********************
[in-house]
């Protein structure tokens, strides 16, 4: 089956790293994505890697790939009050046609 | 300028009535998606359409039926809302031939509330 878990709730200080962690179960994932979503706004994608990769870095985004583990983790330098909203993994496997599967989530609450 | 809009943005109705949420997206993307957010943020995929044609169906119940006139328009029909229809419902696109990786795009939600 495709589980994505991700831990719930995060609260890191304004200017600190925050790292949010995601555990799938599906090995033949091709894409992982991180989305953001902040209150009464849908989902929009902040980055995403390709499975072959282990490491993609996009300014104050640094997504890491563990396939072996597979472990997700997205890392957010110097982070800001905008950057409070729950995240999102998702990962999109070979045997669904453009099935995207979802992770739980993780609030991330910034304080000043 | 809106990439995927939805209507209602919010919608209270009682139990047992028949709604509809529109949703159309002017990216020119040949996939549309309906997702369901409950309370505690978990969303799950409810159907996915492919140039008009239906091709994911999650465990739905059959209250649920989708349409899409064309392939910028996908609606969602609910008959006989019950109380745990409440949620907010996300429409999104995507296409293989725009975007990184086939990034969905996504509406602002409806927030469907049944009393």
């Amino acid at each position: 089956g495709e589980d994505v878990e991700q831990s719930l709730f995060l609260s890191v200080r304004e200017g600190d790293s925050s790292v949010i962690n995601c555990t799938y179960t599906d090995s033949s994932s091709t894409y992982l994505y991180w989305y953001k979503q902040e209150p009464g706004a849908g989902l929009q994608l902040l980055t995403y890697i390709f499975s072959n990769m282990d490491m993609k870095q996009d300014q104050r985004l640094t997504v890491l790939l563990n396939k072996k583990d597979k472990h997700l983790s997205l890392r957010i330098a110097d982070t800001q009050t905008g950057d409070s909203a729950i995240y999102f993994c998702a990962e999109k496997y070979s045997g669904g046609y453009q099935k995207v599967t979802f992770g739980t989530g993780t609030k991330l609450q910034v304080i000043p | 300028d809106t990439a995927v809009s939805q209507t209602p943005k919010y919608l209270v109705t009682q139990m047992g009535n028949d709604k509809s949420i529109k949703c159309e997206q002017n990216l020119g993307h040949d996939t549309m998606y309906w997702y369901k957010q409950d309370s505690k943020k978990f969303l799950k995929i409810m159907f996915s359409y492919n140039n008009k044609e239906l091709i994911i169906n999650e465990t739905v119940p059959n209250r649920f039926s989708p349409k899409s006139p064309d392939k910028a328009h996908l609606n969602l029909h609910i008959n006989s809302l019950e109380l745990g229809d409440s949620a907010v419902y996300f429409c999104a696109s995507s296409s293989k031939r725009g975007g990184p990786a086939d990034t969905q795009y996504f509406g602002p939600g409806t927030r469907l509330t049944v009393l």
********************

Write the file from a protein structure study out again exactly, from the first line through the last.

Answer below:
[in-house]
């Protein structure tokens, strides 16, 4: 089956790293994505890697790939009050046609 | 300028009535998606359409039926809302031939509330 878990709730200080962690179960994932979503706004994608990769870095985004583990983790330098909203993994496997599967989530609450 | 809009943005109705949420997206993307957010943020995929044609169906119940006139328009029909229809419902696109990786795009939600 495709589980994505991700831990719930995060609260890191304004200017600190925050790292949010995601555990799938599906090995033949091709894409992982991180989305953001902040209150009464849908989902929009902040980055995403390709499975072959282990490491993609996009300014104050640094997504890491563990396939072996597979472990997700997205890392957010110097982070800001905008950057409070729950995240999102998702990962999109070979045997669904453009099935995207979802992770739980993780609030991330910034304080000043 | 809106990439995927939805209507209602919010919608209270009682139990047992028949709604509809529109949703159309002017990216020119040949996939549309309906997702369901409950309370505690978990969303799950409810159907996915492919140039008009239906091709994911999650465990739905059959209250649920989708349409899409064309392939910028996908609606969602609910008959006989019950109380745990409440949620907010996300429409999104995507296409293989725009975007990184086939990034969905996504509406602002409806927030469907049944009393």
């Amino acid at each position: 089956g495709e589980d994505v878990e991700q831990s719930l709730f995060l609260s890191v200080r304004e200017g600190d790293s925050s790292v949010i962690n995601c555990t799938y179960t599906d090995s033949s994932s091709t894409y992982l994505y991180w989305y953001k979503q902040e209150p009464g706004a849908g989902l929009q994608l902040l980055t995403y890697i390709f499975s072959n990769m282990d490491m993609k870095q996009d300014q104050r985004l640094t997504v890491l790939l563990n396939k072996k583990d597979k472990h997700l983790s997205l890392r957010i330098a110097d982070t800001q009050t905008g950057d409070s909203a729950i995240y999102f993994c998702a990962e999109k496997y070979s045997g669904g046609y453009q099935k995207v599967t979802f992770g739980t989530g993780t609030k991330l609450q910034v304080i000043p | 300028d809106t990439a995927v809009s939805q209507t209602p943005k919010y919608l209270v109705t009682q139990m047992g009535n028949d709604k509809s949420i529109k949703c159309e997206q002017n990216l020119g993307h040949d996939t549309m998606y309906w997702y369901k957010q409950d309370s505690k943020k978990f969303l799950k995929i409810m159907f996915s359409y492919n140039n008009k044609e239906l091709i994911i169906n999650e465990t739905v119940p059959n209250r649920f039926s989708p349409k899409s006139p064309d392939k910028a328009h996908l609606n969602l029909h609910i008959n006989s809302l019950e109380l745990g229809d409440s949620a907010v419902y996300f429409c999104a696109s995507s296409s293989k031939r725009g975007g990184p990786a086939d990034t969905q795009y996504f509406g602002p939600g409806t927030r469907l509330t049944v009393l």